2005, after the close of the application period, the position was reopened. A former
DPS Major was encouraged to apply and eventually hired.
This court reviews a district courts grant of summary judgment de novo,
viewing the evidence most favorably to the non-moving party. Zhuang v. Datacard
Corp., 414 F.3d 849, 854 (8th Cir. 2005). To defeat a motion for summary judgment,
a party may not rest upon allegations, but must produce probative evidence sufficient
to demonstrate a genuine issue for trial. See Anderson v. Liberty Lobby, Inc., 477
U.S. 242, 247-49 (1986).
Davenport alleges unlawful retaliation for protected speech, in violation of the
First Amendment. To establish a prima-facie case of unlawful retaliation for protected
speech, Davenport must prove: (1) he engaged in activity protected by the First
Amendment; (2) the University took an adverse employment action against him; and
(3) his protected speech was a substantial or motivating factor in the Universitys
decision to take the adverse employment action. See Davison v. City of Minneapolis,
Minn., 490 F.3d 648, 654-55 (8th Cir. 2007).
Davenport alleges that both his 1999 and 2002 statements are entitled to First
Amendment protection. Davenports speech is entitled to First Amendment protection
if: (1) he spoke as a citizen, and not as an employee, on a matter of public concern,
and (2) his right to free speech outweighs the Universitys interest in promoting the
efficiency of its public services. See Bradley v. James, 479 F.3d 536, 539 (8th Cir.
2007); Buazard v. Meridith, 172 F.3d 546, 548 (8th Cir. 1999).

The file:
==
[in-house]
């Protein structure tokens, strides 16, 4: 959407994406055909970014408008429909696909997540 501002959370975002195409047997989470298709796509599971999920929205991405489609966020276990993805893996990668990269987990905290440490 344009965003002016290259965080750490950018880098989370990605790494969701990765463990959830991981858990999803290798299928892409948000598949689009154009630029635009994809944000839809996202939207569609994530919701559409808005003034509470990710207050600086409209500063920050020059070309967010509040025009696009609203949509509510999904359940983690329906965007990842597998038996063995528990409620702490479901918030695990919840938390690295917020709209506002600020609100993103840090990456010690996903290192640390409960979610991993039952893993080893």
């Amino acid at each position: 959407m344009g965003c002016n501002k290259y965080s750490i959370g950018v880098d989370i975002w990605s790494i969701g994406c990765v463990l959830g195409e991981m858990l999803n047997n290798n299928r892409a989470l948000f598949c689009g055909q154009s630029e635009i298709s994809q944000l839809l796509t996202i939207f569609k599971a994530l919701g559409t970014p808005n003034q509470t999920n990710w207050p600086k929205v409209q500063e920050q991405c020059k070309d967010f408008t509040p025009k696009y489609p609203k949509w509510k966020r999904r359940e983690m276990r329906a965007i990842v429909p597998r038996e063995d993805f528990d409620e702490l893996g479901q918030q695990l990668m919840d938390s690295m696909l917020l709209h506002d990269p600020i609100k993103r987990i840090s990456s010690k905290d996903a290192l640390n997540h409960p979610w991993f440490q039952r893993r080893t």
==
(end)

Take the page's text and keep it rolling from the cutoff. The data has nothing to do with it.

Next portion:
When making a statement pursuant to his official duties, a public employee is
not speaking as a citizen. Garcetti v. Ceballos, 547 U.S. 410, 421 (2006).
Davenports duties did not include reporting either wrongdoing by a superior officer
or a lack of resources. With regard to his 1999 statements, Davenport was speaking
as a citizen on a matter of public concern. See Bailey v. Dept of Elementary &
Secondary Educ., 541 F.3d 514, 519 (speech that only peripherally pertains to public
funds is not a matter of public concern; the expenditure of public funds, though, is
generally regarded as a matter of public concern); Campbell v. Ark. Dept of Corr.,
155 F.3d 950, 958-59 (8th Cir. 1998) (finding a prison wardens speech to a superior
reporting corruption and lack of security was protected); Powell v. Basham, 921 F.2d
165, 167 (8th Cir. 1990) (determining a deputy sheriffs complaints to superiors about
a new promotion system concerned the efficient operation of the department, which
was a matter of public concern). Further, the record fails to show that silencing